Rougeau's rebounds lead Rebels past Utes

Wink Adams and Curtis Terry were the UNLV players brought to the post-game interview session after both scored 20 points in the Rebels' hard-fought 61-55 win over Utah in the semifinals of the Mountain West Conference Tournament on Friday night at the Thomas & Mack Center. But it was another Runnin' Rebel, junior Rene Rougeau, who dominated the discussion afterward.

Rougeau, a 6-foot-6, 205-pound junior, slithered around 7-foot-1 Utah center Luke Nevill for a pair of offensive rebounds in the final 2:17 that kept a key UNLV possession alive and eventually resulted in a basket by Terry that increased UNLV's lead to 53-49 with 1:18 to go.

Thanks to Rougeau's rebounding prowess, the Rebels controlled the ball for an amazing 1:35 before scoring.

Rougeau's first board came after a Joe Darger miss and his second followed an errant 3-point attempt by Adams. By the time Terry to the basket to make it a two possession game, just 1:35 remained.

Adams and Rougeau both hit one-and-one's down the stretch to increase UNLV's lead to six points. Terry's free throw with 18.7 seconds made it 59-55 and wrapped it up.

"I think all the credit goes to Rene for just hustling, flying around and just keeping possessions alive for us," Terry said.

Rougeau finished with the third double-double of his career (12 points, 11 rebounds) and had six offensive boards.

"Rene, he worked hard," Adams said. "He's on the offensive and defensive boards. Whenever we can get extra possessions, it's always to our advantage. We were able to score off them."

Adding to the frustration for Utah head coach Jim Boylen was the fact that keeping Rougeau off the boards was his team's top priority.

"That was A-1 on our board, cutting Rougeau out," Boylen said. "We didn't get it done. That's what he does. That's how he helps them win. He did it last night against TCU. He did it tonight against us.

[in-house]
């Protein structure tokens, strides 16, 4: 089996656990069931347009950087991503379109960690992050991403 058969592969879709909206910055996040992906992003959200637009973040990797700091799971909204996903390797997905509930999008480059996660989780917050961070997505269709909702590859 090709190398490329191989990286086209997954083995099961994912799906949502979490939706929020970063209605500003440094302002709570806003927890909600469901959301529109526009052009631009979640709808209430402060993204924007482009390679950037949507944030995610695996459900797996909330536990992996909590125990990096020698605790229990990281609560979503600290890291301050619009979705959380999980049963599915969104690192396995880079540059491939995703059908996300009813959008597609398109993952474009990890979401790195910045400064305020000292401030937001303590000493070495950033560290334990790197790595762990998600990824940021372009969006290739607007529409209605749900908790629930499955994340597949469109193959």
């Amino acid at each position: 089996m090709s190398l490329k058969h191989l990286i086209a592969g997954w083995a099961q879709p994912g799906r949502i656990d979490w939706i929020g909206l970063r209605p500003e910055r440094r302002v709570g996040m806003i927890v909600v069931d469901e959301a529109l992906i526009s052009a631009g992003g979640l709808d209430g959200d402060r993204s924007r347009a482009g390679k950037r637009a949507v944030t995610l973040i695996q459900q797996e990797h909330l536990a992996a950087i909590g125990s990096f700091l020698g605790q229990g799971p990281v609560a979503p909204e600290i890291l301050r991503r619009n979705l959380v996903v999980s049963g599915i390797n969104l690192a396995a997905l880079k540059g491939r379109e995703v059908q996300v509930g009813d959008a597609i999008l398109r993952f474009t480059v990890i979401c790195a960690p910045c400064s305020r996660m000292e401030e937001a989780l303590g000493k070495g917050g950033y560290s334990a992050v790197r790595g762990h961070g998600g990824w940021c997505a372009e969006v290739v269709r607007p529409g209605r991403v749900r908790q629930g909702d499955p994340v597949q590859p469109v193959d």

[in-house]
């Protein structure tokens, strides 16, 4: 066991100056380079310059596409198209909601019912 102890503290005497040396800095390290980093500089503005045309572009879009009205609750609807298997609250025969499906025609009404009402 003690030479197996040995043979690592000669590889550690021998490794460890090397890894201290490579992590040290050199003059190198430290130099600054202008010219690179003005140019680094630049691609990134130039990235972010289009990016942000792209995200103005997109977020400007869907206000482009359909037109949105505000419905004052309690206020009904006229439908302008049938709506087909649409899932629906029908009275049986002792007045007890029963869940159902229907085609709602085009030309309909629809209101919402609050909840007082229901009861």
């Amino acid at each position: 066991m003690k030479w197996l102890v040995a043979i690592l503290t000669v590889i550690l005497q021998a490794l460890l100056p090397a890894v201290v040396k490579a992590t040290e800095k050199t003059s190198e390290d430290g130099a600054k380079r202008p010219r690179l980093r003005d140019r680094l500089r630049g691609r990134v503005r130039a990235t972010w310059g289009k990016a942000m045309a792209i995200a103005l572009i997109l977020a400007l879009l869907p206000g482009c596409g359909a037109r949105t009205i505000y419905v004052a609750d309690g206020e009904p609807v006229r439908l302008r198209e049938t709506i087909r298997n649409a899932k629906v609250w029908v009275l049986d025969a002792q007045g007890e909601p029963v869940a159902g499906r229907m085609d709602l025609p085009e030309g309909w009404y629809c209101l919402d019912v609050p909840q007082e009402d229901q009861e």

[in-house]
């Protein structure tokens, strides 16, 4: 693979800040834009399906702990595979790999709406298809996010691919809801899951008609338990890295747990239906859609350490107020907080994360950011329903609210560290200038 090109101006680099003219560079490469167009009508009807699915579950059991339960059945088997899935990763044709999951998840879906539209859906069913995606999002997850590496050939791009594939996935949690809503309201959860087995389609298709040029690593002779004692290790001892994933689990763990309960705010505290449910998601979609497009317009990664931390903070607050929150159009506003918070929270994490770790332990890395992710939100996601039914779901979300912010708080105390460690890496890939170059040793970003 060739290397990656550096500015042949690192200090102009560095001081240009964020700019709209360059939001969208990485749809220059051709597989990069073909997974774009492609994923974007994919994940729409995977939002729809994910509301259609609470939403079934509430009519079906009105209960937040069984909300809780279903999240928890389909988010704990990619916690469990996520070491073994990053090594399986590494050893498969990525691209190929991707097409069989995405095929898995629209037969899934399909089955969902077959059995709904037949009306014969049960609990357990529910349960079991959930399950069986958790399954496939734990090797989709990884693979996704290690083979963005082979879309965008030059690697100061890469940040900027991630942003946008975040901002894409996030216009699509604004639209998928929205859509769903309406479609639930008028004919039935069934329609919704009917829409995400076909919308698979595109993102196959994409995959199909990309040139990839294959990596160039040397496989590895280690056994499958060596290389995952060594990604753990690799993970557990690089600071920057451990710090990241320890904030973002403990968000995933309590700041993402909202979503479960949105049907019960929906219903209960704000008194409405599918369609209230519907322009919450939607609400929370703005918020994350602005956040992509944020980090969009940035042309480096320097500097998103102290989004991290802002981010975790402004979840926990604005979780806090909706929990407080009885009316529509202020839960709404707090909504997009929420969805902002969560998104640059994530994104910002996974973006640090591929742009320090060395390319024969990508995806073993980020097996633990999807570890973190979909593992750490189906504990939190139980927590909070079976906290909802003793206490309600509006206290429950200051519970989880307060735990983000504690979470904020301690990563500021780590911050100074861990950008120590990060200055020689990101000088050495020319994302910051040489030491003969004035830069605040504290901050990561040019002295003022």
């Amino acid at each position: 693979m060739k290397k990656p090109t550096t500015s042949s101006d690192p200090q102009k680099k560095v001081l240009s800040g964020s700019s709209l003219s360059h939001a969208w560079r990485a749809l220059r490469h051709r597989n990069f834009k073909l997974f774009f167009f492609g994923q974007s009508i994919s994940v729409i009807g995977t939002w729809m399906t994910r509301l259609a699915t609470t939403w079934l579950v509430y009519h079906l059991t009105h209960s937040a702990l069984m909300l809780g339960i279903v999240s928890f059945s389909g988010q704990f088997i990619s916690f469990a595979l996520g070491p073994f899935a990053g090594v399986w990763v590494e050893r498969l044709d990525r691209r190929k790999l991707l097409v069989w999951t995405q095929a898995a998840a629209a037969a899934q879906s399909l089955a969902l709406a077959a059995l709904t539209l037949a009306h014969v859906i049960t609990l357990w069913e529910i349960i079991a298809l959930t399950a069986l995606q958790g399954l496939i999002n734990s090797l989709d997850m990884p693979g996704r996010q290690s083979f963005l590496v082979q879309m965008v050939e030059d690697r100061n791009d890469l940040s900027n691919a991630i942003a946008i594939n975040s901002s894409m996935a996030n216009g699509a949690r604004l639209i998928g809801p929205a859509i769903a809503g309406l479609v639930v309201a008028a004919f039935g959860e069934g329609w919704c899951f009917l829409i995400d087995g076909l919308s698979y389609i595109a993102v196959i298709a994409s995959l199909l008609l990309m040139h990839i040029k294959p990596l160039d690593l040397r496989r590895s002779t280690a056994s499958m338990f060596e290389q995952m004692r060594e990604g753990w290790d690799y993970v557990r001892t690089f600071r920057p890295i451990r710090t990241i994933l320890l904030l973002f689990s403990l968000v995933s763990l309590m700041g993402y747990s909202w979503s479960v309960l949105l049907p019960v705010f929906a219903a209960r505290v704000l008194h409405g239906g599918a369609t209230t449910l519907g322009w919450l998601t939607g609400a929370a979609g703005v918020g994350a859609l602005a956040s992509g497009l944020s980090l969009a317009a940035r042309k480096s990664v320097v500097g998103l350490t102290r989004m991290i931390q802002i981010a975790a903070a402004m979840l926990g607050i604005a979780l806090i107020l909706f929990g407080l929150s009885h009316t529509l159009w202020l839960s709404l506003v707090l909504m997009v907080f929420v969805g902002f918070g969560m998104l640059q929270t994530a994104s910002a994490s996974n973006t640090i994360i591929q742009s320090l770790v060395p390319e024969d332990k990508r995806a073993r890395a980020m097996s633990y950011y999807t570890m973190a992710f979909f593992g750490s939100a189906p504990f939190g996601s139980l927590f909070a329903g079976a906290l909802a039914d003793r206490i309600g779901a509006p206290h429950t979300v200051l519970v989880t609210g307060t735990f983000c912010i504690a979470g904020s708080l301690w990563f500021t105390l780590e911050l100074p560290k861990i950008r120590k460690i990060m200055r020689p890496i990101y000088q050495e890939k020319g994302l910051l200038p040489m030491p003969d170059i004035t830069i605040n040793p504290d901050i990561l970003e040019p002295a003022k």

"It wasn't the volume of offensive rebounds they got. They got nine. But he got six of them, and he got three of them at the right time. … They were so timely. We had made stops and we had played good defense. … But you've got to cut people out to finish off the possession, and we didn't do that."

What made the offensive rebounds even more impressive was the fact Rougeau did them right in front of Nevill, a potential NBA lottery pick who had had his way with the Rebels in the first two meetings when he averaged 24 points and five rebounds. However, UNLV's swarming defense limited the big Aussie to just 15 points this time around.

"I personally couldn't get a body on him," Nevill, who towered over Rougeau with a seven-inch height advantage, said. "He had a nice running start to get those rebounds and I just wasn't able to hit him and cut him out, especially at the end of the game. He got them those extra possessions at the end of the game and that was crucial for their win."

The Rebels (25-7) only have about 17 hours to rest up for today's title game against old nemesis BYU (27-6), a 63-54 winner over San Diego State in the opener. The two teams traded blowout wins on their home floors during the season but UNLV defeated the Cougars, 78-70, in last year's title game and has won 23 straight against MWC foes at the Thomas & Mack Center.

"We're ready for a battle," Terry said. "Our first two games so far have been long, hard-fought games. We're expecting nothing but the best from BYU. We know they're going to have a lot of emotion and fire."

The winner gets the conference's automatic NCAA Tournament bid although both teams are projected to already to set to receive invitations to March Madness on Sunday afternoon at 3 p.m.

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